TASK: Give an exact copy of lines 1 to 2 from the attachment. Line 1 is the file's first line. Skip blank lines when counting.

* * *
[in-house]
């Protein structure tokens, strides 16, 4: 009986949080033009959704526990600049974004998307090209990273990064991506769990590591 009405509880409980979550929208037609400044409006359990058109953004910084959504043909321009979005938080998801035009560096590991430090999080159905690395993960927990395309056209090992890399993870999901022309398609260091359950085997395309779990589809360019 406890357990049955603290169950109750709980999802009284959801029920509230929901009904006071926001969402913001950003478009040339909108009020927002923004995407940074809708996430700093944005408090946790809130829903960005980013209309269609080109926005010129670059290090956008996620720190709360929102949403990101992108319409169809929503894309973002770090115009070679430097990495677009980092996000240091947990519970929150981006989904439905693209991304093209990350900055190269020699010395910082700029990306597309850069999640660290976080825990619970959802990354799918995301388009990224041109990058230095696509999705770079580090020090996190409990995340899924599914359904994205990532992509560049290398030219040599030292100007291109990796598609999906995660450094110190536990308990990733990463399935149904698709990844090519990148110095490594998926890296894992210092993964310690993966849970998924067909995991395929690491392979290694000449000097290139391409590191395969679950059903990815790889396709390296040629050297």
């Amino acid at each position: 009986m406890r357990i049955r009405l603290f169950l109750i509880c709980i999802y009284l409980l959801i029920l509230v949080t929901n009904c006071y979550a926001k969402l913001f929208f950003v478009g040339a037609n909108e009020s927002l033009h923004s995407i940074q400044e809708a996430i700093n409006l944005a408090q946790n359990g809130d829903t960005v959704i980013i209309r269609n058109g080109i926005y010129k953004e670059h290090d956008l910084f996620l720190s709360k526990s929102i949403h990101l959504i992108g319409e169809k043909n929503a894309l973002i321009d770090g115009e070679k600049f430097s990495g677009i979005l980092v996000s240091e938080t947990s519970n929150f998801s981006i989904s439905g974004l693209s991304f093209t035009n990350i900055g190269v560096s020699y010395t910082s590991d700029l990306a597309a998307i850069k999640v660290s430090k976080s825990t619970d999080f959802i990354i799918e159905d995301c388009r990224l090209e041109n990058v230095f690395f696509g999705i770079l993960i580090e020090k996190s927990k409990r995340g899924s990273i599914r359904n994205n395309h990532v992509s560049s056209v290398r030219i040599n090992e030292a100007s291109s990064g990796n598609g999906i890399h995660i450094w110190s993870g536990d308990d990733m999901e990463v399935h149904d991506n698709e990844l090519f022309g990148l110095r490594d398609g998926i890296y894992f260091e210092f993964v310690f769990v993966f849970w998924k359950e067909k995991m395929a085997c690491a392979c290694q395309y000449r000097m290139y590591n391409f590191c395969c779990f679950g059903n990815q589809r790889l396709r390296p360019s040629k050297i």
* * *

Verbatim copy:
[in-house]
């Protein structure tokens, strides 16, 4: 009986949080033009959704526990600049974004998307090209990273990064991506769990590591 009405509880409980979550929208037609400044409006359990058109953004910084959504043909321009979005938080998801035009560096590991430090999080159905690395993960927990395309056209090992890399993870999901022309398609260091359950085997395309779990589809360019 406890357990049955603290169950109750709980999802009284959801029920509230929901009904006071926001969402913001950003478009040339909108009020927002923004995407940074809708996430700093944005408090946790809130829903960005980013209309269609080109926005010129670059290090956008996620720190709360929102949403990101992108319409169809929503894309973002770090115009070679430097990495677009980092996000240091947990519970929150981006989904439905693209991304093209990350900055190269020699010395910082700029990306597309850069999640660290976080825990619970959802990354799918995301388009990224041109990058230095696509999705770079580090020090996190409990995340899924599914359904994205990532992509560049290398030219040599030292100007291109990796598609999906995660450094110190536990308990990733990463399935149904698709990844090519990148110095490594998926890296894992210092993964310690993966849970998924067909995991395929690491392979290694000449000097290139391409590191395969679950059903990815790889396709390296040629050297």